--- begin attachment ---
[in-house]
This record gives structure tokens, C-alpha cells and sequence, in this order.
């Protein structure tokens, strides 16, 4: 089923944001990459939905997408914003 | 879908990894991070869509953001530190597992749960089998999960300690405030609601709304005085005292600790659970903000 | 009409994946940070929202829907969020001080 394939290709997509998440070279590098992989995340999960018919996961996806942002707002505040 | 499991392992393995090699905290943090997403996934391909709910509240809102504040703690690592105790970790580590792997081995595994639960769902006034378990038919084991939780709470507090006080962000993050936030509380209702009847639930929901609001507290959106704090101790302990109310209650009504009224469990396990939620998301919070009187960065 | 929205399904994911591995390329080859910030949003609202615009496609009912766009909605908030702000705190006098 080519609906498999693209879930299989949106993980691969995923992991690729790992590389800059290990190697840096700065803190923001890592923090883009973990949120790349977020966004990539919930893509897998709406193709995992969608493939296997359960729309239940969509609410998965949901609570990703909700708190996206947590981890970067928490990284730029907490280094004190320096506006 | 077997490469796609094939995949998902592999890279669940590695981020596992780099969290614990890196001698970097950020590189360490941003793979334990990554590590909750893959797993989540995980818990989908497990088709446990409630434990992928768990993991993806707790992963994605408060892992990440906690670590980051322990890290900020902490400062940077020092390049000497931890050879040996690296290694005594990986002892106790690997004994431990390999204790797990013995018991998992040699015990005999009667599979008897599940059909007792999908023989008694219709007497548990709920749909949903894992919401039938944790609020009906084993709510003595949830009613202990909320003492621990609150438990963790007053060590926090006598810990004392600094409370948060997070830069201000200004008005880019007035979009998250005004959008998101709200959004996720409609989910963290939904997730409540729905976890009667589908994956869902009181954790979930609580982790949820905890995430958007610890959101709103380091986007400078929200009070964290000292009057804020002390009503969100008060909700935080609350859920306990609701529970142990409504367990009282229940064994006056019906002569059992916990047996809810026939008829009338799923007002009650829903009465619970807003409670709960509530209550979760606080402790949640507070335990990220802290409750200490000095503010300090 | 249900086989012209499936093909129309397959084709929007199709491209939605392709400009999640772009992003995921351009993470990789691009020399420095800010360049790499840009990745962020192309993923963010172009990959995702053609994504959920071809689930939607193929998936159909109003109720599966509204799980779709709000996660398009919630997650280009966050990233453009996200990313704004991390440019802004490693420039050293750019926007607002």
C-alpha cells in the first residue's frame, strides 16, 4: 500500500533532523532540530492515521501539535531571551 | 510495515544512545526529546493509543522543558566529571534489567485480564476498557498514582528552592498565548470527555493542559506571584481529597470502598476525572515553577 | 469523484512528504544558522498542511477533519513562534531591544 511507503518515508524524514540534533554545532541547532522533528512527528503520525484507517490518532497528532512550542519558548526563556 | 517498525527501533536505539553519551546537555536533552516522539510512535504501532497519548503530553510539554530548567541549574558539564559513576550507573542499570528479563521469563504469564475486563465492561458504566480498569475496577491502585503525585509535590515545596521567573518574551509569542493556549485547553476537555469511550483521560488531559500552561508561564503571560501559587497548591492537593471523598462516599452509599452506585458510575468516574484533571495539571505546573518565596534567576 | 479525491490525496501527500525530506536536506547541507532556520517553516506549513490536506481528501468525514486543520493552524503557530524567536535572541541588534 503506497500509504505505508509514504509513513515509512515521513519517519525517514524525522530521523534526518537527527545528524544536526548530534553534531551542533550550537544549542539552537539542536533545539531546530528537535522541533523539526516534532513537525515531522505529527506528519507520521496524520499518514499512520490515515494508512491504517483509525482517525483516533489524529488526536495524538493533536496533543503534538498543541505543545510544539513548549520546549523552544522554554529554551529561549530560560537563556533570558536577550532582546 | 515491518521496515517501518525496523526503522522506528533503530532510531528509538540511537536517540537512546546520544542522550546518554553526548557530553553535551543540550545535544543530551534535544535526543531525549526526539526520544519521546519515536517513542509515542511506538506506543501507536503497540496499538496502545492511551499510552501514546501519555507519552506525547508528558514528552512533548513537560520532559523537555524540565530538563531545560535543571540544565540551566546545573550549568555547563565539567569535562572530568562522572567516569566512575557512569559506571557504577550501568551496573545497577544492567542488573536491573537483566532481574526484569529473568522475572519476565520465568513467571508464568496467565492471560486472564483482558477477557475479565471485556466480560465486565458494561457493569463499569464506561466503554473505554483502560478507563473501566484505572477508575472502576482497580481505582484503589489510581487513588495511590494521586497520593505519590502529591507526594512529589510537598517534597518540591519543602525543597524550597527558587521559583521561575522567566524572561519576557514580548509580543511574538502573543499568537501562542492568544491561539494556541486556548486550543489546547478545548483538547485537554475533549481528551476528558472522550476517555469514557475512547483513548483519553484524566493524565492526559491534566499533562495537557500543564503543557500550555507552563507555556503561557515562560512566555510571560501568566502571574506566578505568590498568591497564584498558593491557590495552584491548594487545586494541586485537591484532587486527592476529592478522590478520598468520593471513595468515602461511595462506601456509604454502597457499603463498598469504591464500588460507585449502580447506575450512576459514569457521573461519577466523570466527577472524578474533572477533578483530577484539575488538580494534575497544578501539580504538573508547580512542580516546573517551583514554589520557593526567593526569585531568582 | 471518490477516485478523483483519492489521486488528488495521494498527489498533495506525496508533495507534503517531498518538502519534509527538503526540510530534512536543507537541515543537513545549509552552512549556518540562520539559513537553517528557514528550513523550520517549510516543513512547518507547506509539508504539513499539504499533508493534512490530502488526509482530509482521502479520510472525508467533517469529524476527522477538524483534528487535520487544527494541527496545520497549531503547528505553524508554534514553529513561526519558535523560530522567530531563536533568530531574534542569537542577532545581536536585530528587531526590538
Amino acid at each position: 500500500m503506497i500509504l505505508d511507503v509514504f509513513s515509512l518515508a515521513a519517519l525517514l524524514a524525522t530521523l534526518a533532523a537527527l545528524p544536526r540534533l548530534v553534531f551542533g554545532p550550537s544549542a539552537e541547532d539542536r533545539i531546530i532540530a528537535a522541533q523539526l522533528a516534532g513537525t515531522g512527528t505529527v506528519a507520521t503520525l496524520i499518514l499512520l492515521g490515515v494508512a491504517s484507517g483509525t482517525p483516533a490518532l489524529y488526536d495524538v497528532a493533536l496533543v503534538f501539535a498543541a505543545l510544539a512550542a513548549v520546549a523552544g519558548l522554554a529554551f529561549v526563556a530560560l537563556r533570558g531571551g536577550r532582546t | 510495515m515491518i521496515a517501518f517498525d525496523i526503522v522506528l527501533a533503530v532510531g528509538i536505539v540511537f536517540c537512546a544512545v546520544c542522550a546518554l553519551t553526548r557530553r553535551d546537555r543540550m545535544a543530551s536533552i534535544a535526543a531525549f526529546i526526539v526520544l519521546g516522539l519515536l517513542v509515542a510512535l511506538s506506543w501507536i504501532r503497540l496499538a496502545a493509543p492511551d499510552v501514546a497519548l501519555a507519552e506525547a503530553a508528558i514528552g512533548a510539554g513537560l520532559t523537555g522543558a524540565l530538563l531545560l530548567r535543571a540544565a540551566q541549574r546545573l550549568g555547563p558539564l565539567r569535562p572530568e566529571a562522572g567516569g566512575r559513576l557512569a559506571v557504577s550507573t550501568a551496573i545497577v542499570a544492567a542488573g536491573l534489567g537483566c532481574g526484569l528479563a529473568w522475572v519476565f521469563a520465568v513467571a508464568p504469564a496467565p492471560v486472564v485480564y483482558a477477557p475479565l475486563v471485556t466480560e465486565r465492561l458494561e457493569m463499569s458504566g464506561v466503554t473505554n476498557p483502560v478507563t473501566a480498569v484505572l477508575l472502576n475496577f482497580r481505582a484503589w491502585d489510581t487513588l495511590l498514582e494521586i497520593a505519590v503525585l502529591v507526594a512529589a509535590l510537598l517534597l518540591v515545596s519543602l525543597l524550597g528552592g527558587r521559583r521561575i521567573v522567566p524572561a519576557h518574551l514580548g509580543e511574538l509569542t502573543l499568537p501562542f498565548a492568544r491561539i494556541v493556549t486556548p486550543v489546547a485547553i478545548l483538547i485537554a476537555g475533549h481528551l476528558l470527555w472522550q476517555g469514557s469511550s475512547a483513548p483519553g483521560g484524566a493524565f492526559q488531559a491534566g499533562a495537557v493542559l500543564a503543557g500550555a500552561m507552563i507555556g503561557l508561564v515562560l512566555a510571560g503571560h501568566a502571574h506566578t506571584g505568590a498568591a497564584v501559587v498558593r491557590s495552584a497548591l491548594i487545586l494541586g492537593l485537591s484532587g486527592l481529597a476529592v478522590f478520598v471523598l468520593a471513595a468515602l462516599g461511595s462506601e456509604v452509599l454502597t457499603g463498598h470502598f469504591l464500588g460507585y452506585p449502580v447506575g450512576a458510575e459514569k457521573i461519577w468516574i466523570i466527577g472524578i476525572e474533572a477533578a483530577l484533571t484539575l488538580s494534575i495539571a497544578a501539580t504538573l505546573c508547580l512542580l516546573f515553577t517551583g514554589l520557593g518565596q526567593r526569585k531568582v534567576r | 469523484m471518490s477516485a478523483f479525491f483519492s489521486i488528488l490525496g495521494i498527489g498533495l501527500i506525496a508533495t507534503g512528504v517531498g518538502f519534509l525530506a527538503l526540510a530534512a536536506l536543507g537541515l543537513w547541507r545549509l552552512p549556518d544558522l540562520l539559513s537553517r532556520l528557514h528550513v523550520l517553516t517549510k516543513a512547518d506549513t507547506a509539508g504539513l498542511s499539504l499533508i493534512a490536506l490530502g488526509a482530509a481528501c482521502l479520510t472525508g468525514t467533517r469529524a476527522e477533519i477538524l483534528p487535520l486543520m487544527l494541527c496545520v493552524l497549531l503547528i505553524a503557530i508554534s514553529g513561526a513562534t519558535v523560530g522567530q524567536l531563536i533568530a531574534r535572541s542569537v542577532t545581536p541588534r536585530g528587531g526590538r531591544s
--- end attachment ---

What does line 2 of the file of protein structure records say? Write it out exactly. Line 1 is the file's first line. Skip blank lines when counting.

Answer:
This record gives structure tokens, C-alpha cells and sequence, in this order.